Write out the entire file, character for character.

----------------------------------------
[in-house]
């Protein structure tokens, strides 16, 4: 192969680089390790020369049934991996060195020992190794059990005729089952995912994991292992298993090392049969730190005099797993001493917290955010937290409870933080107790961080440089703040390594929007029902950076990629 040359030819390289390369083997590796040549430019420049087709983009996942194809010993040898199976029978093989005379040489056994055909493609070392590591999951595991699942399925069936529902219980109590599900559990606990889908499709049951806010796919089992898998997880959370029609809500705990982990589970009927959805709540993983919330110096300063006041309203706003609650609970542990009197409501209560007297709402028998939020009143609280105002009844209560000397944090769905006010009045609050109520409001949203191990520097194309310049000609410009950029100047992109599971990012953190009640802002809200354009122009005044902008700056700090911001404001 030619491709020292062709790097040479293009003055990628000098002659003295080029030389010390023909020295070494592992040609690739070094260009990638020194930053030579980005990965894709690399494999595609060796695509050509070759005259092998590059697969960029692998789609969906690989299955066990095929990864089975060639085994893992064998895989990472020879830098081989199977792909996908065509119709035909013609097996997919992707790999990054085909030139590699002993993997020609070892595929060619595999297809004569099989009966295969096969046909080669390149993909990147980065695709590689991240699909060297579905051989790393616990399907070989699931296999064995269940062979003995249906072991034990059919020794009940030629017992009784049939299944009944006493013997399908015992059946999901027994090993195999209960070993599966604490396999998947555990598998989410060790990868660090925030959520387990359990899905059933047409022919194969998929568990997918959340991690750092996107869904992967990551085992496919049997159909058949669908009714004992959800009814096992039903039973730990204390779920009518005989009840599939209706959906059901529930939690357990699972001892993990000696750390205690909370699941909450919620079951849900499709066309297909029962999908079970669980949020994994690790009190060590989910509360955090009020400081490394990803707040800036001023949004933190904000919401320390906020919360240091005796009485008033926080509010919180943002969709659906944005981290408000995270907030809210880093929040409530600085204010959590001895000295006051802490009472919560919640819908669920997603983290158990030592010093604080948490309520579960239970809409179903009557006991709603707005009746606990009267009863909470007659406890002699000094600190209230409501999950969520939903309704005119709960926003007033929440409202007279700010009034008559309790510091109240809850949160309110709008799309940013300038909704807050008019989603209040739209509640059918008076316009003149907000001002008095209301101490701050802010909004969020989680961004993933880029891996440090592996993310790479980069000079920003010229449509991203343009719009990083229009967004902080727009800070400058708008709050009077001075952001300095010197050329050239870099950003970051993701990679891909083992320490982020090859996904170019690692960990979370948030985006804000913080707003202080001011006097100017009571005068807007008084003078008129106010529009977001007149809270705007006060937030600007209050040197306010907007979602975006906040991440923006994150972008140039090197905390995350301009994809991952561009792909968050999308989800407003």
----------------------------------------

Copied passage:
[in-house]
């Protein structure tokens, strides 16, 4: 192969680089390790020369049934991996060195020992190794059990005729089952995912994991292992298993090392049969730190005099797993001493917290955010937290409870933080107790961080440089703040390594929007029902950076990629 040359030819390289390369083997590796040549430019420049087709983009996942194809010993040898199976029978093989005379040489056994055909493609070392590591999951595991699942399925069936529902219980109590599900559990606990889908499709049951806010796919089992898998997880959370029609809500705990982990589970009927959805709540993983919330110096300063006041309203706003609650609970542990009197409501209560007297709402028998939020009143609280105002009844209560000397944090769905006010009045609050109520409001949203191990520097194309310049000609410009950029100047992109599971990012953190009640802002809200354009122009005044902008700056700090911001404001 030619491709020292062709790097040479293009003055990628000098002659003295080029030389010390023909020295070494592992040609690739070094260009990638020194930053030579980005990965894709690399494999595609060796695509050509070759005259092998590059697969960029692998789609969906690989299955066990095929990864089975060639085994893992064998895989990472020879830098081989199977792909996908065509119709035909013609097996997919992707790999990054085909030139590699002993993997020609070892595929060619595999297809004569099989009966295969096969046909080669390149993909990147980065695709590689991240699909060297579905051989790393616990399907070989699931296999064995269940062979003995249906072991034990059919020794009940030629017992009784049939299944009944006493013997399908015992059946999901027994090993195999209960070993599966604490396999998947555990598998989410060790990868660090925030959520387990359990899905059933047409022919194969998929568990997918959340991690750092996107869904992967990551085992496919049997159909058949669908009714004992959800009814096992039903039973730990204390779920009518005989009840599939209706959906059901529930939690357990699972001892993990000696750390205690909370699941909450919620079951849900499709066309297909029962999908079970669980949020994994690790009190060590989910509360955090009020400081490394990803707040800036001023949004933190904000919401320390906020919360240091005796009485008033926080509010919180943002969709659906944005981290408000995270907030809210880093929040409530600085204010959590001895000295006051802490009472919560919640819908669920997603983290158990030592010093604080948490309520579960239970809409179903009557006991709603707005009746606990009267009863909470007659406890002699000094600190209230409501999950969520939903309704005119709960926003007033929440409202007279700010009034008559309790510091109240809850949160309110709008799309940013300038909704807050008019989603209040739209509640059918008076316009003149907000001002008095209301101490701050802010909004969020989680961004993933880029891996440090592996993310790479980069000079920003010229449509991203343009719009990083229009967004902080727009800070400058708008709050009077001075952001300095010197050329050239870099950003970051993701990679891909083992320490982020090859996904170019690692960990979370948030985006804000913080707003202080001011006097100017009571005068807007008084003078008129106010529009977001007149809270705007006060937030600007209050040197306010907007979602975006906040991440923006994150972008140039090197905390995350301009994809991952561009792909968050999308989800407003």